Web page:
A recent study completed by a large organization may be of interest to readers in Texas. Researchers polled more than 2,516 adults to find out how well-prepared they were for a potential medical illness that would leave them unable to care for themselves. The results concluded, among other things, that women may be less likely than their male counterparts to plan for long-term care in their estate planning efforts.
The study found that 80 percent of women knew that they needed to plan for an event that would require long-term care. However, 30 percent of the women contacted said that they did not know how to make a long-term care plan. In addition, only 37 percent of women were actively putting away money for such a situation.
It is important for people of either sex to use their estate planning efforts to plan for more than just the division of their assets after their death. In addition, it is also necessary to take into account potential issues that can arise while an individual is still alive. Such situations can include instances when a person in our state becomes ill or advances in age such that they require assistance to meet their daily living needs.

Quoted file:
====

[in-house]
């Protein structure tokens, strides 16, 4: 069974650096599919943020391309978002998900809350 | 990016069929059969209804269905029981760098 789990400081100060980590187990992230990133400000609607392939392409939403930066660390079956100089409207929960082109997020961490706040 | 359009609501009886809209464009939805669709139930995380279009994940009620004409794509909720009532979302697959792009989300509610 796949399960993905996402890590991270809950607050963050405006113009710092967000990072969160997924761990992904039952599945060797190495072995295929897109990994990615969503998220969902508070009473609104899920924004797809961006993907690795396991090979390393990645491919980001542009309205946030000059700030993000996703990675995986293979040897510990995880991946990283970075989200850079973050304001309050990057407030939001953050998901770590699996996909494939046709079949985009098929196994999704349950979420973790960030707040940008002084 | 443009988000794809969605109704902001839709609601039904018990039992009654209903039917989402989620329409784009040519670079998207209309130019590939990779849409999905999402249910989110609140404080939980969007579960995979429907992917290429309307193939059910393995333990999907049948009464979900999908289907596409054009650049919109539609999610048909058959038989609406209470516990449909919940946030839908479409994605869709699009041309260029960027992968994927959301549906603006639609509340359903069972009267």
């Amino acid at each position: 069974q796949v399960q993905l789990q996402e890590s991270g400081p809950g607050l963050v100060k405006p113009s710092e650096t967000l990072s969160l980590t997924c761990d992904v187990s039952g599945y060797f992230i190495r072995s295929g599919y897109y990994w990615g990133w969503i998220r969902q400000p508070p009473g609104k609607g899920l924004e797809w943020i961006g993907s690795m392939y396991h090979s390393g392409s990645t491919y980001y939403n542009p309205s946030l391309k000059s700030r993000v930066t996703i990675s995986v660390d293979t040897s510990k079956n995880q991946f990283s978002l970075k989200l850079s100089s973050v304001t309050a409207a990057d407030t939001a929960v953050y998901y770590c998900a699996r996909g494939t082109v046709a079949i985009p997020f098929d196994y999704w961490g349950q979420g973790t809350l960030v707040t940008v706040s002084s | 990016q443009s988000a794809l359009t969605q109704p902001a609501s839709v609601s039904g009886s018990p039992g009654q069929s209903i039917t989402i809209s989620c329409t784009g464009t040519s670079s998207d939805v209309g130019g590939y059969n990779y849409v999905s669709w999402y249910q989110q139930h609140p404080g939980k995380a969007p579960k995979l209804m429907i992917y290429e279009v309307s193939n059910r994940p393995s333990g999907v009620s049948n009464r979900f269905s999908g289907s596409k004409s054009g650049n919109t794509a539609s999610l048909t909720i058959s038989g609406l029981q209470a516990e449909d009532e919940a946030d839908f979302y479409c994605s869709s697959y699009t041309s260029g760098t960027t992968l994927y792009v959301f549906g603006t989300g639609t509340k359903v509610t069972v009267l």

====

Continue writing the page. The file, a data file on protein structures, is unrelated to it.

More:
Using estate planning tools, an individual in our state can appoint another individual to assist them with issues such as financial matters when they are no longer able to handle them on their own. Other tools such as a living trust can help monitor financial assets for a still-living person. The number of estate planning tools available for an individual is large. Developing an understanding of how these tools can be used to create a plan that works for a person both while they are alive and after death may be important to many people in Texas.
Source: BizTimes.com, "Women less likely to plan for long-term care," Erica Breunlin, Nov. 26, 2012